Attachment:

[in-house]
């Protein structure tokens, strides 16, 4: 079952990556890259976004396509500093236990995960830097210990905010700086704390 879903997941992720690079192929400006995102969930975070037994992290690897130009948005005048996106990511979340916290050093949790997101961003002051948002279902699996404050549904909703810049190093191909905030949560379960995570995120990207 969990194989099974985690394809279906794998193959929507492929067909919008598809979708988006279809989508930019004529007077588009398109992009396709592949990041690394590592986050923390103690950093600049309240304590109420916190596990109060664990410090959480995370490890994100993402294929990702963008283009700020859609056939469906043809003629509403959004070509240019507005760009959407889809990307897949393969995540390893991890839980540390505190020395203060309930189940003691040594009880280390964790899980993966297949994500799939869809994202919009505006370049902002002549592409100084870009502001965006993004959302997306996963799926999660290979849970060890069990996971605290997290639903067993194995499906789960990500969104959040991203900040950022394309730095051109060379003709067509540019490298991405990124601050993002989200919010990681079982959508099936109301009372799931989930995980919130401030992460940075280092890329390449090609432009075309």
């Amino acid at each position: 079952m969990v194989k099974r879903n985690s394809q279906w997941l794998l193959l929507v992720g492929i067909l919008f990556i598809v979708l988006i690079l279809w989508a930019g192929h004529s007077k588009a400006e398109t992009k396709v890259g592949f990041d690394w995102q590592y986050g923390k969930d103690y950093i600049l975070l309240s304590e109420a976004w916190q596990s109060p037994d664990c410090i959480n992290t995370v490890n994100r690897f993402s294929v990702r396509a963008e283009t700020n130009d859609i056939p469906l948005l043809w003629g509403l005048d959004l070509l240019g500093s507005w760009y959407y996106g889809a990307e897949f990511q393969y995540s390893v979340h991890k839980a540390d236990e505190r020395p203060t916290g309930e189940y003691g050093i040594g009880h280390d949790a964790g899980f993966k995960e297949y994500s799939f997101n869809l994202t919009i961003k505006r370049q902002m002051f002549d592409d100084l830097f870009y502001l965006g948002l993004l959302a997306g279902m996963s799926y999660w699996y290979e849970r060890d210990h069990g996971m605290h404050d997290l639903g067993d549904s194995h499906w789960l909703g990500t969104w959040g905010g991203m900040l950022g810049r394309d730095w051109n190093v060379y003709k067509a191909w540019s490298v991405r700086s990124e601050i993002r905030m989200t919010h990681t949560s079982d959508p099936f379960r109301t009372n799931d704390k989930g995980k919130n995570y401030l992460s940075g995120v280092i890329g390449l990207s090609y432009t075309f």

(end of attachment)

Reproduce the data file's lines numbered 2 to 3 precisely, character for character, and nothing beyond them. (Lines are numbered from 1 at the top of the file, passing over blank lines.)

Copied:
């Protein structure tokens, strides 16, 4: 079952990556890259976004396509500093236990995960830097210990905010700086704390 879903997941992720690079192929400006995102969930975070037994992290690897130009948005005048996106990511979340916290050093949790997101961003002051948002279902699996404050549904909703810049190093191909905030949560379960995570995120990207 969990194989099974985690394809279906794998193959929507492929067909919008598809979708988006279809989508930019004529007077588009398109992009396709592949990041690394590592986050923390103690950093600049309240304590109420916190596990109060664990410090959480995370490890994100993402294929990702963008283009700020859609056939469906043809003629509403959004070509240019507005760009959407889809990307897949393969995540390893991890839980540390505190020395203060309930189940003691040594009880280390964790899980993966297949994500799939869809994202919009505006370049902002002549592409100084870009502001965006993004959302997306996963799926999660290979849970060890069990996971605290997290639903067993194995499906789960990500969104959040991203900040950022394309730095051109060379003709067509540019490298991405990124601050993002989200919010990681079982959508099936109301009372799931989930995980919130401030992460940075280092890329390449090609432009075309």
């Amino acid at each position: 079952m969990v194989k099974r879903n985690s394809q279906w997941l794998l193959l929507v992720g492929i067909l919008f990556i598809v979708l988006i690079l279809w989508a930019g192929h004529s007077k588009a400006e398109t992009k396709v890259g592949f990041d690394w995102q590592y986050g923390k969930d103690y950093i600049l975070l309240s304590e109420a976004w916190q596990s109060p037994d664990c410090i959480n992290t995370v490890n994100r690897f993402s294929v990702r396509a963008e283009t700020n130009d859609i056939p469906l948005l043809w003629g509403l005048d959004l070509l240019g500093s507005w760009y959407y996106g889809a990307e897949f990511q393969y995540s390893v979340h991890k839980a540390d236990e505190r020395p203060t916290g309930e189940y003691g050093i040594g009880h280390d949790a964790g899980f993966k995960e297949y994500s799939f997101n869809l994202t919009i961003k505006r370049q902002m002051f002549d592409d100084l830097f870009y502001l965006g948002l993004l959302a997306g279902m996963s799926y999660w699996y290979e849970r060890d210990h069990g996971m605290h404050d997290l639903g067993d549904s194995h499906w789960l909703g990500t969104w959040g905010g991203m900040l950022g810049r394309d730095w051109n190093v060379y003709k067509a191909w540019s490298v991405r700086s990124e601050i993002r905030m989200t919010h990681t949560s079982d959508p099936f379960r109301t009372n799931d704390k989930g995980k919130n995570y401030l992460s940075g995120v280092i890329g390449l990207s090609y432009t075309f």